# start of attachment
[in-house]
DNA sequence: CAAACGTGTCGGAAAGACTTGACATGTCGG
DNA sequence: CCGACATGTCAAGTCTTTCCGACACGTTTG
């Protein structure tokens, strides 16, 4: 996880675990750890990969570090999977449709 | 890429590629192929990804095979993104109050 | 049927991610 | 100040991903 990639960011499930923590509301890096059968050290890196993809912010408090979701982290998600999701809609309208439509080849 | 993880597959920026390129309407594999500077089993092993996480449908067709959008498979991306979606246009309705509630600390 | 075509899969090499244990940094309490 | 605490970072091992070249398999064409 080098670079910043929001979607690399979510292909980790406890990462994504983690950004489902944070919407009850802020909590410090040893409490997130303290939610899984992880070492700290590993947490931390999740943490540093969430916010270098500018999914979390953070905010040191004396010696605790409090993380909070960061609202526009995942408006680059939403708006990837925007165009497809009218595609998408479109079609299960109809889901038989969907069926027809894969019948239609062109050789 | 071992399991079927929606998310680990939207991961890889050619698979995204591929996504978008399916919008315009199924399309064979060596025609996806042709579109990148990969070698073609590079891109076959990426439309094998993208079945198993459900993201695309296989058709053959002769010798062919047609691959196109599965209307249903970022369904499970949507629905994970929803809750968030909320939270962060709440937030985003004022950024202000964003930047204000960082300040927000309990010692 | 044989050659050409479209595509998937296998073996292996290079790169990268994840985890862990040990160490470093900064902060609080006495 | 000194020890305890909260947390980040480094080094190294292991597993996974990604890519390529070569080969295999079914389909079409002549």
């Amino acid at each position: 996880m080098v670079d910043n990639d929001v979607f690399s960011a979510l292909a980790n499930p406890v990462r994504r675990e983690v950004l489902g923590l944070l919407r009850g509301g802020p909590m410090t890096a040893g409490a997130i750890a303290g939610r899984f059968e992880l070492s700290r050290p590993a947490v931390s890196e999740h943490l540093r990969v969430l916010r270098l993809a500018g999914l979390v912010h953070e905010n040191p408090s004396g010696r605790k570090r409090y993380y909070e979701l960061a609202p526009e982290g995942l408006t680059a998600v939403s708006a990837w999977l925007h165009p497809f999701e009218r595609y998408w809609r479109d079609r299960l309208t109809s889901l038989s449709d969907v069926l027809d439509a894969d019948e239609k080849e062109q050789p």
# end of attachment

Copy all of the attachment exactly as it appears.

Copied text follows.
[in-house]
DNA sequence: CAAACGTGTCGGAAAGACTTGACATGTCGG
DNA sequence: CCGACATGTCAAGTCTTTCCGACACGTTTG
């Protein structure tokens, strides 16, 4: 996880675990750890990969570090999977449709 | 890429590629192929990804095979993104109050 | 049927991610 | 100040991903 990639960011499930923590509301890096059968050290890196993809912010408090979701982290998600999701809609309208439509080849 | 993880597959920026390129309407594999500077089993092993996480449908067709959008498979991306979606246009309705509630600390 | 075509899969090499244990940094309490 | 605490970072091992070249398999064409 080098670079910043929001979607690399979510292909980790406890990462994504983690950004489902944070919407009850802020909590410090040893409490997130303290939610899984992880070492700290590993947490931390999740943490540093969430916010270098500018999914979390953070905010040191004396010696605790409090993380909070960061609202526009995942408006680059939403708006990837925007165009497809009218595609998408479109079609299960109809889901038989969907069926027809894969019948239609062109050789 | 071992399991079927929606998310680990939207991961890889050619698979995204591929996504978008399916919008315009199924399309064979060596025609996806042709579109990148990969070698073609590079891109076959990426439309094998993208079945198993459900993201695309296989058709053959002769010798062919047609691959196109599965209307249903970022369904499970949507629905994970929803809750968030909320939270962060709440937030985003004022950024202000964003930047204000960082300040927000309990010692 | 044989050659050409479209595509998937296998073996292996290079790169990268994840985890862990040990160490470093900064902060609080006495 | 000194020890305890909260947390980040480094080094190294292991597993996974990604890519390529070569080969295999079914389909079409002549």
């Amino acid at each position: 996880m080098v670079d910043n990639d929001v979607f690399s960011a979510l292909a980790n499930p406890v990462r994504r675990e983690v950004l489902g923590l944070l919407r009850g509301g802020p909590m410090t890096a040893g409490a997130i750890a303290g939610r899984f059968e992880l070492s700290r050290p590993a947490v931390s890196e999740h943490l540093r990969v969430l916010r270098l993809a500018g999914l979390v912010h953070e905010n040191p408090s004396g010696r605790k570090r409090y993380y909070e979701l960061a609202p526009e982290g995942l408006t680059a998600v939403s708006a990837w999977l925007h165009p497809f999701e009218r595609y998408w809609r479109d079609r299960l309208t109809s889901l038989s449709d969907v069926l027809d439509a894969d019948e239609k080849e062109q050789p």